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Author Topic: REGLUING AND RESOLDERING PLATE CAPS IN OLD TUBES (811A TYPE)?  (Read 2028 times)
G3RZP
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Posts: 1319




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« Reply #15 on: September 15, 2018, 09:33:53 AM »

Another getter material used back in the early 1920s was phosphorous. Stained the inside of the envelope a browny-yellow colour.


Quote
but some tubes can be rebuilt.

Some big TX tubes were repairable on site. Known as 'demountable valves', they were continuously pumped, and the tx station techs would rebuild them as required. But if one of the techs had sweaty hands , they sometimes could never the vacuum high enough until they stripped the thing down and washed all the parts in carbon tetrachloride - no worries in those days about carcinogens! My wife's father was working on those in an HF station in the early 1950s...

They had spare filament and grid assemblies in stock....
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N2EY
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Posts: 5095




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« Reply #16 on: October 01, 2018, 01:34:42 PM »

BTW:  K5JXH also mentions the importance of restoring the mercury to the base of a mercury-vapor rectifier tube after being moved.  Put the tube in a sturdy sock with the pins facing the toe.  Swing the sock in a circle like an impromptu centrifuge for a few moments.  Mission Accomplished.

Please don't do this. IMHO it's dangerous and ineffective - and completely unnecessary.

All that's needed to restore the mercury to the bottom of the bottle is to fire up the MV rectifier filaments with no high voltage applied for 20 to 30 minutes. This will boil all the mercury off the tube innards and allow it to condense at the bottom.

In practice, what I do when I need to work on a power supply with MV tubes in it is to remove the tubes and keep them vertical . An empty tin can or jar of suitable size does the job for 866As.

I've been using MV rectifiers for my rigs for almost 40 years now, with no real problems. I think I've had 4 failures in all that time, all of which were end-of-life wearouts. (None of the tubes was new when put in service here.)

You can also get away from the mercury issue without using silicon by using 3B28 xenon rectifiers, which are direct plug-in replacements for 866s. The 3B25 xenon rectifier is also a direct plug-in replacement BUT has lower PIV - it will work in some but not all applications.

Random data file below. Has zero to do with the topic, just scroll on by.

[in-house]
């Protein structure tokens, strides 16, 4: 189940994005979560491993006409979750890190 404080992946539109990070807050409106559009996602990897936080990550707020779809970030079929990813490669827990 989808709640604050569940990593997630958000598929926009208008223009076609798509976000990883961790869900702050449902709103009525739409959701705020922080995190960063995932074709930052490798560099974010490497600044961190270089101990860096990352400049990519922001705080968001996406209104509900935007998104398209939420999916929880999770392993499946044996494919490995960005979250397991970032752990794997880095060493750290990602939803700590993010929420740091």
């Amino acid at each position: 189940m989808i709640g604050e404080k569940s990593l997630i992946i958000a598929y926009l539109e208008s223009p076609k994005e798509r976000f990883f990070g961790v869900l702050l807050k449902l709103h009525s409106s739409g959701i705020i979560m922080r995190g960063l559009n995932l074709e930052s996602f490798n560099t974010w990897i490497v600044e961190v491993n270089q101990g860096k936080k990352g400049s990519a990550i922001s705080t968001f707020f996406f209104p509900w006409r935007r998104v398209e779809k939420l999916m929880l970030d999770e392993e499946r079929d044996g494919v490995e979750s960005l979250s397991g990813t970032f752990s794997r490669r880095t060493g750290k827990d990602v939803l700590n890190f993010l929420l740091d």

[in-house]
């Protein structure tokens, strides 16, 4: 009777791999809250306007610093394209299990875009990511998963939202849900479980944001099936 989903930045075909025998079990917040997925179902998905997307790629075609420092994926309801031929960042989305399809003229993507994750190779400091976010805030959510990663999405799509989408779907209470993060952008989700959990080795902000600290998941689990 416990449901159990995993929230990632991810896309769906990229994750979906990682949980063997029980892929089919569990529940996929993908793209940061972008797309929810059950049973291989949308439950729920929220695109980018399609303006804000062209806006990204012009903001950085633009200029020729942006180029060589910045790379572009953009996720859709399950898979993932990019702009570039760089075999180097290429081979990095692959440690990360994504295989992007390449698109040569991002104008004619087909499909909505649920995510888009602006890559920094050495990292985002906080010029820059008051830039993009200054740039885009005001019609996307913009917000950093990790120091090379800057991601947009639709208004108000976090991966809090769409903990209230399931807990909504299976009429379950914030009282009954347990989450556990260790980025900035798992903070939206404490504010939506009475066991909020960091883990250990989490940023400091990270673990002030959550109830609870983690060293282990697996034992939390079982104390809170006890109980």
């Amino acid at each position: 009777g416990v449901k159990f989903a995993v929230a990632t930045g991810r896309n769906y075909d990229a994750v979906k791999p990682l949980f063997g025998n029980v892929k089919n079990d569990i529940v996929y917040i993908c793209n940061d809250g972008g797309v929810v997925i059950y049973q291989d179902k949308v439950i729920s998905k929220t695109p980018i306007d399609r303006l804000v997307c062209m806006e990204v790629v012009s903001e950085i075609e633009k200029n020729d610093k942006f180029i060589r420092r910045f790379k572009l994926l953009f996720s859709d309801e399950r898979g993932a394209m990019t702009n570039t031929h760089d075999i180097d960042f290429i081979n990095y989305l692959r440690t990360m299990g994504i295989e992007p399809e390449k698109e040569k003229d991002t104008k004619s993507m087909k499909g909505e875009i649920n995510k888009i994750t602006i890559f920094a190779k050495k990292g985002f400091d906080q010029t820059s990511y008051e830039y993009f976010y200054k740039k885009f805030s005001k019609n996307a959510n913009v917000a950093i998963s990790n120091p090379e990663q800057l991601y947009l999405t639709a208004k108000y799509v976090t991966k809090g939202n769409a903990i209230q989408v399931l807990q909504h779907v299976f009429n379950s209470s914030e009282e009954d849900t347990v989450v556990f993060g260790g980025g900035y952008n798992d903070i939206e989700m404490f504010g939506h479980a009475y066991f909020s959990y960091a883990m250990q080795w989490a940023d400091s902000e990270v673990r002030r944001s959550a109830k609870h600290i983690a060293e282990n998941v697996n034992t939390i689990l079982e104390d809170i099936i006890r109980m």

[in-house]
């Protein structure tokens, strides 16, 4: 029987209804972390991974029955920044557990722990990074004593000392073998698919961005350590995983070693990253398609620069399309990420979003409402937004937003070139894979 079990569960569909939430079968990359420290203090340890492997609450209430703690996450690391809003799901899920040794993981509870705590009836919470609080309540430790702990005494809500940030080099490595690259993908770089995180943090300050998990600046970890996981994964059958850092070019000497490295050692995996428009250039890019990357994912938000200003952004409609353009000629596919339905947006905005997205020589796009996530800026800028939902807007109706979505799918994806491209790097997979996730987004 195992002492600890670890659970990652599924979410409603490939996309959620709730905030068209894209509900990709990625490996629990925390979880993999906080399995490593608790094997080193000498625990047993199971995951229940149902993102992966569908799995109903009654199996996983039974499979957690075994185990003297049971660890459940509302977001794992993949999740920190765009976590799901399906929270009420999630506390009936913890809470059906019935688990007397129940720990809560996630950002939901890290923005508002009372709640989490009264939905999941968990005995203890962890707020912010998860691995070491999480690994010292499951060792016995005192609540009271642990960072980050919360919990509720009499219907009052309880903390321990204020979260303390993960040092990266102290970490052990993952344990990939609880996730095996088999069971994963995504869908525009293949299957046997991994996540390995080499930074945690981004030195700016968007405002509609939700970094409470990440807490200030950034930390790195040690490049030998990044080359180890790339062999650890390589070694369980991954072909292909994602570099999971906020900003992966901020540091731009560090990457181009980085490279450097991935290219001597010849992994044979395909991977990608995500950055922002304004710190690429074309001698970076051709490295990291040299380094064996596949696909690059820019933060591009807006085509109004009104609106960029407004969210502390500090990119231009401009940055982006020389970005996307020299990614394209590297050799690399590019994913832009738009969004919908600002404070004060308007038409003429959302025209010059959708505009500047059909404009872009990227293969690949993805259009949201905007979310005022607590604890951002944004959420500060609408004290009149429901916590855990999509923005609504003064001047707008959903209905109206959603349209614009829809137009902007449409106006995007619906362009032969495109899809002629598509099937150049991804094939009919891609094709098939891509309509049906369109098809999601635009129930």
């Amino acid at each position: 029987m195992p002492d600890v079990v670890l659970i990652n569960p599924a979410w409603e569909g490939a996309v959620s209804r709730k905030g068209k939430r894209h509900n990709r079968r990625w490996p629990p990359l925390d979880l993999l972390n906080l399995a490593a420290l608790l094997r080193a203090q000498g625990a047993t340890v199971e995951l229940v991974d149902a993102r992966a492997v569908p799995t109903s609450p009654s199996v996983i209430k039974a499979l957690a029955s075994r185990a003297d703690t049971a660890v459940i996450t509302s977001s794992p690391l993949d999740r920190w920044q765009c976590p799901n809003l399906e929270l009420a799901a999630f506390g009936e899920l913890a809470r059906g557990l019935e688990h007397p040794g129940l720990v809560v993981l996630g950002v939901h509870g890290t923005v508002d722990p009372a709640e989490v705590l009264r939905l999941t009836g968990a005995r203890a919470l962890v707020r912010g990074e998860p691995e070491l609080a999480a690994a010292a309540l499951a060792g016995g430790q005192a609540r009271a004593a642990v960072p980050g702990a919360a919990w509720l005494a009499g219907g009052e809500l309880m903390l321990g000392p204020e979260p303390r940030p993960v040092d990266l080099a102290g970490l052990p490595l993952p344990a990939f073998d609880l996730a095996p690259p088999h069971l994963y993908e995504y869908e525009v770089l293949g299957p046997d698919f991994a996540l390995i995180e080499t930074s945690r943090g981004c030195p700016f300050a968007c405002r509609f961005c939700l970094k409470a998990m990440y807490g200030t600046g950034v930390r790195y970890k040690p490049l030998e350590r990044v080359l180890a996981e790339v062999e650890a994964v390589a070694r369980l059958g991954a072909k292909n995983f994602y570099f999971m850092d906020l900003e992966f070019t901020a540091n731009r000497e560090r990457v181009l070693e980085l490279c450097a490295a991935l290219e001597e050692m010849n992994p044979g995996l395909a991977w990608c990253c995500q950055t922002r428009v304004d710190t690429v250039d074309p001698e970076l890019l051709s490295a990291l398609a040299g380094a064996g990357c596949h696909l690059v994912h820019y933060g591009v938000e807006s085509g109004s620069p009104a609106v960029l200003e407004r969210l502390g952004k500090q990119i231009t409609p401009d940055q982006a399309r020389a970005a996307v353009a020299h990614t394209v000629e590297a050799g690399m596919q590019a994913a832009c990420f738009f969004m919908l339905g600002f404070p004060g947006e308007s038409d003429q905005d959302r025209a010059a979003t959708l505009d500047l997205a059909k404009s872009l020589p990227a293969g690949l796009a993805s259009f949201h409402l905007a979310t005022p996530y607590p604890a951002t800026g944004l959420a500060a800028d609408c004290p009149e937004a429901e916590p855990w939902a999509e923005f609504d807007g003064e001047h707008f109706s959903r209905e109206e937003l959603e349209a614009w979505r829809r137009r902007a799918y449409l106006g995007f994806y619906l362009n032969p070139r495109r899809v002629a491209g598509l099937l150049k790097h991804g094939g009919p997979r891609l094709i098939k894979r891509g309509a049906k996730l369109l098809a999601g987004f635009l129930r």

73 de Jim, N2EY
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KOP
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Posts: 346




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« Reply #17 on: October 12, 2018, 10:44:13 AM »

Apply HV (and load) to a MV tube without proper warm up at your own (and the tube's) risk. Ask me how I know .
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I considered a microwave oven magnetron and a 4' dish as a drone-killer. The ERP would be on the order of a hundred thousand watts or so. ~anon

November 28, 2018, 09:16:04 AM
KM1H
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Posts: 5533




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« Reply #18 on: October 12, 2018, 11:31:37 AM »

Ive replaced all of my 866A's with 3B28's or the plug in 1N2637 which was very popular in broadcast and other commercial HV supplies. If you cant see them why take a chance of using them as they dont give a warning before arcing over.
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N2EY
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Posts: 5095




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« Reply #19 on: October 13, 2018, 10:25:16 AM »

Apply HV (and load) to a MV tube without proper warm up at your own (and the tube's) risk. Ask me how I know .

They do give you quite the fireworks show, though.

I've been using 866As in my power supplies for almost 40 years now. Never lost any to premature electrification, because all the supplies included a simple time-delay circuit using an Amperite thermal time delay relay and a power control relay. (See H&K in QST for May, 1995, page 84).

Between the 2 866As and the six VR tubes in the various supplies, it's quite a light show. Even more impressive when I took the setup on Field Day.

There are xenon, vacuum and SS replacements for the 866A - but there's nothing like the real thing. What's REALLY cool is a true 866 (no A) - but they are rather hard to find, since they stopped production in the 1930s.

73 de Jim, N2EY
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